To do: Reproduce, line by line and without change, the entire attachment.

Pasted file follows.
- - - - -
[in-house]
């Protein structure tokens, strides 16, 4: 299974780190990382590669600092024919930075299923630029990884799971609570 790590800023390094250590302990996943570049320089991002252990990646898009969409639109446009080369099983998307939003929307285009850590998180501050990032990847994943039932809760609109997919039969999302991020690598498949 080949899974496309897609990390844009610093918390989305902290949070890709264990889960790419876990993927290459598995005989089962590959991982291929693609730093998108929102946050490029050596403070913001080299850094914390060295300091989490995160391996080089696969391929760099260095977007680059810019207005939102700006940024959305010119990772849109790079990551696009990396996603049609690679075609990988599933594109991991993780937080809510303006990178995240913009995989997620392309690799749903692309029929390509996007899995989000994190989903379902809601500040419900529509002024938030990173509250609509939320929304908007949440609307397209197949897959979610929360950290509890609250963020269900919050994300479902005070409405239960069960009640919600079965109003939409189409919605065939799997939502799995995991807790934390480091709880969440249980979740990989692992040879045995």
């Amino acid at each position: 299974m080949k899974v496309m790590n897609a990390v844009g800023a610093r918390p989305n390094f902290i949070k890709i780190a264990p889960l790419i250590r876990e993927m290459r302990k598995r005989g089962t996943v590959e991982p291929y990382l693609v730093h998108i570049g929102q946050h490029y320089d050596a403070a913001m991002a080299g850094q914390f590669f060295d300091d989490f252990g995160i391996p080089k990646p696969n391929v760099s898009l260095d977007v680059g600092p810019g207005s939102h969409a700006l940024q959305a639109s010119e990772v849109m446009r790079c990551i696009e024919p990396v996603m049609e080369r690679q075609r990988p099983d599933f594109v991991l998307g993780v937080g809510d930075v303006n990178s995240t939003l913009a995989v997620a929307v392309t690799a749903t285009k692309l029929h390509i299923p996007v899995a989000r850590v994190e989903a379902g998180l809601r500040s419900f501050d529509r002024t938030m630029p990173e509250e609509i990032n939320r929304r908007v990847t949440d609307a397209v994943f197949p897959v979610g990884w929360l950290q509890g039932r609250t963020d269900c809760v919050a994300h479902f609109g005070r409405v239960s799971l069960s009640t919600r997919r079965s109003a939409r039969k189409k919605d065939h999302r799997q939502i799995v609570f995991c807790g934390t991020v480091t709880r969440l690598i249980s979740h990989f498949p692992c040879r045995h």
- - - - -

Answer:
[in-house]
């Protein structure tokens, strides 16, 4: 299974780190990382590669600092024919930075299923630029990884799971609570 790590800023390094250590302990996943570049320089991002252990990646898009969409639109446009080369099983998307939003929307285009850590998180501050990032990847994943039932809760609109997919039969999302991020690598498949 080949899974496309897609990390844009610093918390989305902290949070890709264990889960790419876990993927290459598995005989089962590959991982291929693609730093998108929102946050490029050596403070913001080299850094914390060295300091989490995160391996080089696969391929760099260095977007680059810019207005939102700006940024959305010119990772849109790079990551696009990396996603049609690679075609990988599933594109991991993780937080809510303006990178995240913009995989997620392309690799749903692309029929390509996007899995989000994190989903379902809601500040419900529509002024938030990173509250609509939320929304908007949440609307397209197949897959979610929360950290509890609250963020269900919050994300479902005070409405239960069960009640919600079965109003939409189409919605065939799997939502799995995991807790934390480091709880969440249980979740990989692992040879045995």
């Amino acid at each position: 299974m080949k899974v496309m790590n897609a990390v844009g800023a610093r918390p989305n390094f902290i949070k890709i780190a264990p889960l790419i250590r876990e993927m290459r302990k598995r005989g089962t996943v590959e991982p291929y990382l693609v730093h998108i570049g929102q946050h490029y320089d050596a403070a913001m991002a080299g850094q914390f590669f060295d300091d989490f252990g995160i391996p080089k990646p696969n391929v760099s898009l260095d977007v680059g600092p810019g207005s939102h969409a700006l940024q959305a639109s010119e990772v849109m446009r790079c990551i696009e024919p990396v996603m049609e080369r690679q075609r990988p099983d599933f594109v991991l998307g993780v937080g809510d930075v303006n990178s995240t939003l913009a995989v997620a929307v392309t690799a749903t285009k692309l029929h390509i299923p996007v899995a989000r850590v994190e989903a379902g998180l809601r500040s419900f501050d529509r002024t938030m630029p990173e509250e609509i990032n939320r929304r908007v990847t949440d609307a397209v994943f197949p897959v979610g990884w929360l950290q509890g039932r609250t963020d269900c809760v919050a994300h479902f609109g005070r409405v239960s799971l069960s009640t919600r997919r079965s109003a939409r039969k189409k919605d065939h999302r799997q939502i799995v609570f995991c807790g934390t991020v480091t709880r969440l690598i249980s979740h990989f498949p692992c040879r045995h």